The biggest advantage that Facebook and YouTube offers is increased discoverability, making it appealing for streamers who are just starting out, as well as an existing audience of Facebook and YouTube users that might not be reached on Twitch. Is that enough? Maybe for some, but for now, Twitch still reigns supreme in the world of streaming.

Twitch’s Main Demographic

Twitch, much like gaming, is a male-dominated space. It is estimated that about 59% of gamers and 65% of Twitch users are male, though in 2017 Twitch published official stats stating that 81.5% of the user base was male.

Female streamers are also rare to see atop the charts. Through 2020, Pokimane ranked the #58 most-viewed streamer of the year on Twitch, as the second-most-watched female streamer. Less than 25 of the top-500 streamers on Twitch are women.

The Impact of Twitch

Twitch has, almost single-handedly, changed the course of the gaming industry. Gamers can now learn about the games they love from experts in real-time, while developers and researchers can gather useful information and feedback. Meanwhile, advertising any game is as simple as finding a large streamer who’s willing to play it – often for a price – and that game is guaranteed to be seen by tens of thousands of the target demographic. Charity events like Games Done Quick, which raise millions of dollars yearly, wouldn’t be possible without Twitch to broadcast the event to the world. 

Above all else, Twitch has created opportunities for countless people:

  • Industry – Companies like Elgato have created an entire industry out of innovative gear designed specifically for streaming.
  • Side Gigs – Casual gamers can now stream as a hobby, picking up a bit of income on the side while getting to meet and interact with new people. Meanwhile, somebody who’s dedicated their life to a game can hone their skills, get discovered, and truly put their passions first, allowing them to play games for a living.
  • Fame – Twitch has even allowed top players like Ninja to become a regular household name for many, introducing an entirely new cast of celebrities known worldwide.

Now more than ever, Twitch continues to grow. Amidst the pandemic, more people are consuming more media on a daily basis, leading Twitch to see record-breaking growth numbers.

Beyond gaming, Twitch streamers can now connect with their viewers to the fullest with non-gaming categories such as Just Chatting. The possibilities are limitless: Q&As, music production, challenges, and even political commentary from the likes of HasanAbi have seen massive popularity, allowing Twitch to reach new heights. US Senator Alexandria Ocasio-Cortez was seen on Twitch when encouraging the nation to register to vote, amongst other Twitch celebrities that have joined the platform to the delight of their fanbase.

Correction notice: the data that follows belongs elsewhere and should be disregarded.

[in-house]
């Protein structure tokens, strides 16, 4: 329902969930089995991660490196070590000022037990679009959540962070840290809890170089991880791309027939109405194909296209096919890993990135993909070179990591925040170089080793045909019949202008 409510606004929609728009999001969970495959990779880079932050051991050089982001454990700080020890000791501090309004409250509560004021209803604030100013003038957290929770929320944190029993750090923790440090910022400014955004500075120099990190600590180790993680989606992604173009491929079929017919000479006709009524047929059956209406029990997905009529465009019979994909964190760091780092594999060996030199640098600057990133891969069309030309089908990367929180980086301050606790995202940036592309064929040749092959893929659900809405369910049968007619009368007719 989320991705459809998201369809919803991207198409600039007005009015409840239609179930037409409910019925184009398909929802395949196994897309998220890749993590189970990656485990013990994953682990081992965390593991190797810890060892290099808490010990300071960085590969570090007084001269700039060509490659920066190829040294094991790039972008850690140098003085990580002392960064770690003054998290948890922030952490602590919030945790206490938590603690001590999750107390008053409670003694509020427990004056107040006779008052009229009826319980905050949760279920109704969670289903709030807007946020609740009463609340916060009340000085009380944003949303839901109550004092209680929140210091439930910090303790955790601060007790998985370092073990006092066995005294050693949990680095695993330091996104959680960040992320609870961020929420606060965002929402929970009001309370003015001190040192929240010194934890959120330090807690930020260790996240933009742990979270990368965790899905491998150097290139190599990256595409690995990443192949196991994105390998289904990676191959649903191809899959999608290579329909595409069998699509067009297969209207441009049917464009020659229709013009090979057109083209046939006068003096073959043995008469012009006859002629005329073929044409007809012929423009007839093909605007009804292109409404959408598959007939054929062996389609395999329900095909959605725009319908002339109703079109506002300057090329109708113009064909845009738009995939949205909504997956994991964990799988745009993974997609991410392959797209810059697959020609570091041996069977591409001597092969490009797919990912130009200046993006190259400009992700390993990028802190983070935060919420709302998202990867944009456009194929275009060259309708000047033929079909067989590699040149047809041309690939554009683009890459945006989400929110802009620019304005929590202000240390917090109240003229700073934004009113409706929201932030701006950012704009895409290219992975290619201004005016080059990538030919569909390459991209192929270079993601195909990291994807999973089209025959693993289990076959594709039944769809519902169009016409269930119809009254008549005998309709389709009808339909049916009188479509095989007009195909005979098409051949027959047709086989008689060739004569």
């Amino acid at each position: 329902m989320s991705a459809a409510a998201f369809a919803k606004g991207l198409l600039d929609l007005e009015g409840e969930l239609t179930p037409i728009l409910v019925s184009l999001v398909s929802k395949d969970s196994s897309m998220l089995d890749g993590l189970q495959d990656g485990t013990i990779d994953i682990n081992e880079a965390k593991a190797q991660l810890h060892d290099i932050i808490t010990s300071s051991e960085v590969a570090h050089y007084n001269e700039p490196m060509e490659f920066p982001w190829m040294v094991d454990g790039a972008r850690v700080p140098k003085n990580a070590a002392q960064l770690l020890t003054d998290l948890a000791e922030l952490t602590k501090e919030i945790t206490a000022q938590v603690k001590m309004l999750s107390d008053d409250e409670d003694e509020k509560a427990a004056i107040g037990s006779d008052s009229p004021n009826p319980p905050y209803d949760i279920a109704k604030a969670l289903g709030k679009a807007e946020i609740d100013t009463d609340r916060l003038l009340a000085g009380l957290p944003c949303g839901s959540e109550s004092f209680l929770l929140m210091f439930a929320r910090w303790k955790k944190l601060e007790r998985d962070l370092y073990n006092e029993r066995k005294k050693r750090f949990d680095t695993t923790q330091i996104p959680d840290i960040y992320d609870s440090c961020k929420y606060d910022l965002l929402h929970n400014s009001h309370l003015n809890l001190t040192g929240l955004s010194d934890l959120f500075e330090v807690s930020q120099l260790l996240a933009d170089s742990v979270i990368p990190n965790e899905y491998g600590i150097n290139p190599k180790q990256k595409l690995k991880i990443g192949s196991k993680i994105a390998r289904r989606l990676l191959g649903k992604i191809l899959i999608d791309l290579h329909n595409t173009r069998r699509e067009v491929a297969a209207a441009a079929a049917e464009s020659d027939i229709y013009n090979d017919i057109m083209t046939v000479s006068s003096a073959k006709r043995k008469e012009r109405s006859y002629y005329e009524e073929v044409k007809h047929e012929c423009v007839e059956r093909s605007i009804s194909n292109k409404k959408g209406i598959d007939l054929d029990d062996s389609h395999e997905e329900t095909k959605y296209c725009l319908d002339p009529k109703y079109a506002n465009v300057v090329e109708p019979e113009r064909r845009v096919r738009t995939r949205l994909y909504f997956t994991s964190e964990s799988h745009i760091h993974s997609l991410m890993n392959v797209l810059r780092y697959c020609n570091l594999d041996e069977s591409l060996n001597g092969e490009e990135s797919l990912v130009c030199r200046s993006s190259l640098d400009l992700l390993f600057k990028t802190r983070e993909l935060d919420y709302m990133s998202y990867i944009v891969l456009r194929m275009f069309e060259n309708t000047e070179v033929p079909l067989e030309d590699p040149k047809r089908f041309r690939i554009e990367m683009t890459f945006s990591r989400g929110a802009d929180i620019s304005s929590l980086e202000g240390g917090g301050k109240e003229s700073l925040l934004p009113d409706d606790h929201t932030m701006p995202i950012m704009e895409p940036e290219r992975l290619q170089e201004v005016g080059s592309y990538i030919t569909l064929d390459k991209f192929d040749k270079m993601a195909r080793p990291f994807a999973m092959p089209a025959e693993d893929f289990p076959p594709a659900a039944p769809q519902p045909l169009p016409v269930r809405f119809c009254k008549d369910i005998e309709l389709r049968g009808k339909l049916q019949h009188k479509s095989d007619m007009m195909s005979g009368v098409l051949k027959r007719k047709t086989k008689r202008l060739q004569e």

Most Popular Twitch Categories

Twitch’s top 5 most-popular categories in the last year according to SullyGnome are:

  1. Just Chatting
  2. League of Legends
  3. Fortnite
  4. Grand Theft Auto V
  5. Call of Duty: Warzone

Just Chatting is the clear favorite, with nearly 500 million more hours of watch time than second place. What do all of these categories have in common? Accessibility. League, Fortnite, and GTA, are some of the most popular games in history, while Warzone capitalizes on Call of Duty’s name, the popularity of Battle Royale games, and a cross-platform free-to-play model. And of course, Just Chatting? Everybody likes to get to know their favorite streamers on a more personal level.


What started out as an entrepreneurial endeavor by Justin Kan back in 2007 has exploded beyond anyone’s wildest imagination. According to Alexa, Twitch is the #33 site in the world and #16 in the US. It has sparked the rise of many of the world’s top content creators today, as well as entire industries, ranging from gamers and coaches to new hardware for audio, video, and recording.

While some competitors have reared their heads, Twitch remains the top dog in the streaming world to date. As long as Amazon doesn’t get complacent, we hope to see many more years of Twitch. After all, where would we be without all the funny clips, intense highlights, and billions of hours of free entertainment?

About the Author


Forever an avid techie, Kurt (aka Physek on Twitch) is a Software Engineer by day and a streamer/content creator by night. These days, he mostly streams Mario while talking about life, technology, and especially cats.